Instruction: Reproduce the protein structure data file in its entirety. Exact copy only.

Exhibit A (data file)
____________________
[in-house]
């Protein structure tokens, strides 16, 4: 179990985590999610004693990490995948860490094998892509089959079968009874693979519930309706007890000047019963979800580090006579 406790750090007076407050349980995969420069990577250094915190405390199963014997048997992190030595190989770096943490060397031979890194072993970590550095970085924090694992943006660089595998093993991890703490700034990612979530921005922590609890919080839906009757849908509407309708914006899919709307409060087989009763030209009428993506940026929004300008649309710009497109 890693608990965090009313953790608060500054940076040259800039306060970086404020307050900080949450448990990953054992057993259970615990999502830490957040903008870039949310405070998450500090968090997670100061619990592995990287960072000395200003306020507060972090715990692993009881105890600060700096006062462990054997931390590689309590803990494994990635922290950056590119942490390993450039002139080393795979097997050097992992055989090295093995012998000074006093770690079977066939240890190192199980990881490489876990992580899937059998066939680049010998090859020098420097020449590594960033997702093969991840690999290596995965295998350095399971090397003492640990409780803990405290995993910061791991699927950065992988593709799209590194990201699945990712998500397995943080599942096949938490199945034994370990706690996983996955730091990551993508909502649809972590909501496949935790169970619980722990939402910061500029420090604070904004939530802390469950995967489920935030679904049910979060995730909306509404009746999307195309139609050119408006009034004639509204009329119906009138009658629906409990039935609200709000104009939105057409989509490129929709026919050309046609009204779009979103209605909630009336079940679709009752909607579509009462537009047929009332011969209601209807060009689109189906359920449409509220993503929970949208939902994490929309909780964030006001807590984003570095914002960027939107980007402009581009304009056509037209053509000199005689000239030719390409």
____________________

[in-house]
């Protein structure tokens, strides 16, 4: 179990985590999610004693990490995948860490094998892509089959079968009874693979519930309706007890000047019963979800580090006579 406790750090007076407050349980995969420069990577250094915190405390199963014997048997992190030595190989770096943490060397031979890194072993970590550095970085924090694992943006660089595998093993991890703490700034990612979530921005922590609890919080839906009757849908509407309708914006899919709307409060087989009763030209009428993506940026929004300008649309710009497109 890693608990965090009313953790608060500054940076040259800039306060970086404020307050900080949450448990990953054992057993259970615990999502830490957040903008870039949310405070998450500090968090997670100061619990592995990287960072000395200003306020507060972090715990692993009881105890600060700096006062462990054997931390590689309590803990494994990635922290950056590119942490390993450039002139080393795979097997050097992992055989090295093995012998000074006093770690079977066939240890190192199980990881490489876990992580899937059998066939680049010998090859020098420097020449590594960033997702093969991840690999290596995965295998350095399971090397003492640990409780803990405290995993910061791991699927950065992988593709799209590194990201699945990712998500397995943080599942096949938490199945034994370990706690996983996955730091990551993508909502649809972590909501496949935790169970619980722990939402910061500029420090604070904004939530802390469950995967489920935030679904049910979060995730909306509404009746999307195309139609050119408006009034004639509204009329119906009138009658629906409990039935609200709000104009939105057409989509490129929709026919050309046609009204779009979103209605909630009336079940679709009752909607579509009462537009047929009332011969209601209807060009689109189906359920449409509220993503929970949208939902994490929309909780964030006001807590984003570095914002960027939107980007402009581009304009056509037209053509000199005689000239030719390409």